Childbirth education classes are a necessary evil.
If you’re going to push something the size of a watermelon out of an orifice that is usually the size of a blueberry, then you need some training. Very few first time parents are willing to go through the whole birth thing without at least a little bit of formal advice, and sadly that advice is rarely delivered privately.
Not since high school have you been packed like hairy little anchovies, side by side into a small space, and expected to bond over a single commonality. The environment is distinctly awkward, the subject matter confronting, the props just plain weird and your fellow participants? Well, they’re the most challenging part of the whole childbirth education experience.
Luckily, you don’t need to be unprepared for the friend-making element of the class. Who to avoid and who to buddy up with is something you can study for in advance. The couples you want to be furthest away from (and avoid any group activity with) will inevitably fall into one of seven deeply annoying categories.
Read the list and learn to identify them, like native birds, by their distinct markings, trademark noises and toiletry behaviours. And then? Pick your seat as carefully as you possibly can. (Whatever you do, don’t sit next to number 4).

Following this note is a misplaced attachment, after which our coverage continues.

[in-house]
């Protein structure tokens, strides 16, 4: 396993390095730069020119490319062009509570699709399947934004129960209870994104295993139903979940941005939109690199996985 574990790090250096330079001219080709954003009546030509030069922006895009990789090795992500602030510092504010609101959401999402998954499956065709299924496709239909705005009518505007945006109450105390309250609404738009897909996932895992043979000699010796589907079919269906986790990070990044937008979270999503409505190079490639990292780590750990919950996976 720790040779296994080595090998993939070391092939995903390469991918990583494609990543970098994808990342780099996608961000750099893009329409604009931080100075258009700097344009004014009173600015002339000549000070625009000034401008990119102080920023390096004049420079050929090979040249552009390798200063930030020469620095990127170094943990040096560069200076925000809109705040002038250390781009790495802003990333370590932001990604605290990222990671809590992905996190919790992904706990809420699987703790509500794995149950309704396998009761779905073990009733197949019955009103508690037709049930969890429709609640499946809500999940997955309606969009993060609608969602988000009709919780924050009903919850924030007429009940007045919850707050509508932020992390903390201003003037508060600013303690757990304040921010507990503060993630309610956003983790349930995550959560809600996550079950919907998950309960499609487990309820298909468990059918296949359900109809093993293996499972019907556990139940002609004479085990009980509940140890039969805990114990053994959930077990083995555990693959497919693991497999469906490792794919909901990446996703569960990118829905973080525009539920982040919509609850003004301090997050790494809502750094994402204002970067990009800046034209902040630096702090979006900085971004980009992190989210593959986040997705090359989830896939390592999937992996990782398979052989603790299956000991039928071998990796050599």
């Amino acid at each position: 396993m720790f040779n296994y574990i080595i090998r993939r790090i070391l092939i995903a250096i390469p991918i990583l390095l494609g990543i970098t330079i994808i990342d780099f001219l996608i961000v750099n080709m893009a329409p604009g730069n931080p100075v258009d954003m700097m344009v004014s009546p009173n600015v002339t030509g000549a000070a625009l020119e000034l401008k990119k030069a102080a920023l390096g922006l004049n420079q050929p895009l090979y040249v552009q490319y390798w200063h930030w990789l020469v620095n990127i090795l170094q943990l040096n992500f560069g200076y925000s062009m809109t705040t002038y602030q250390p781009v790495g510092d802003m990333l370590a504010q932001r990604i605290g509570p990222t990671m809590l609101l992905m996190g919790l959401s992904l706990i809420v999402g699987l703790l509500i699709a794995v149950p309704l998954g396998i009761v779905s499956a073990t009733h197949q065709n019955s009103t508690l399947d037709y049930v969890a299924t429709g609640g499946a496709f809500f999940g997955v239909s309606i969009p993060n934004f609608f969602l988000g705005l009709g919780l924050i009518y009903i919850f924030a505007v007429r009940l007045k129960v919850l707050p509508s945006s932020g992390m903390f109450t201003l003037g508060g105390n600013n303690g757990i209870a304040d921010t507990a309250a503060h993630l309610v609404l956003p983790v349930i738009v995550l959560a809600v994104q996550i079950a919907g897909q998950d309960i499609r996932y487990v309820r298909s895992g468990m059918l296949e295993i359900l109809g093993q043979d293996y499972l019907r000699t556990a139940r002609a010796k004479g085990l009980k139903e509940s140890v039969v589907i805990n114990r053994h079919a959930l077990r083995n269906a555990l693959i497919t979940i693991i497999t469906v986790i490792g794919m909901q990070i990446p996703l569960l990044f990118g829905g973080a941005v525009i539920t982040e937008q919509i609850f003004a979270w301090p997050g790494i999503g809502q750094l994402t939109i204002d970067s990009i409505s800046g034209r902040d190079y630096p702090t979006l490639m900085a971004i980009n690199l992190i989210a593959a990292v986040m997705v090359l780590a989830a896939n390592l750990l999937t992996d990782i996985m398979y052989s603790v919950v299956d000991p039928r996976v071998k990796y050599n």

1. The super prepared couple who have read EVERY baby book (and want the whole room to know it).
She is dressed in super-comfy, designer maternity wear and is wearing the most sensible of sensible shoes. He’s come prepared too, ready to get down on the floor and deliver the best supportive massage of anyone else in the room. They nod knowingly when medical terms like ‘pre-eclampsiya’ or ‘funds’ or ‘alpha fetoprotein’ are used. They exchange pitying smug glances with one another whenever someone has a question. Dad-to-be regularly interrupts, belittles and clarifies the midwife’s perfectly reasonable explanations.
2. The hippy couple where mum-to-be’s birth plan is Absolutely. Not. Negotiable.
These two haven’t read a single conventional parenting book but have done their own research, which they will use as cover to tell everybody else in the class that they’re going to give birth wrong. For these two, a natural vaginal birth is not a preferred option, it is a requirement. They talk in hushed, musical tones about the benefits of Himalayan salt lamps, flinch whenever the word ‘epidural’ is thrown into conversation and don’t need an iPod birth playlist because chimes and guitars are far more soooooooothing.
3. The trendy couple who are too cool for name tags, activities and everyone in the room.
This couple are easy to spot because they will inevitably be late. They will skip the whole ‘write a name tag’ business because they’re above that and dawdle on the way back from every class break. The pair will spend most of the class gazing at their mobile phones, reading articles on the New York Times website about Hillary Clinton’s chances in the Iowa caucuses. They smirk during the small group activities and watch the clock as intently as year 11 students waiting for the school bell.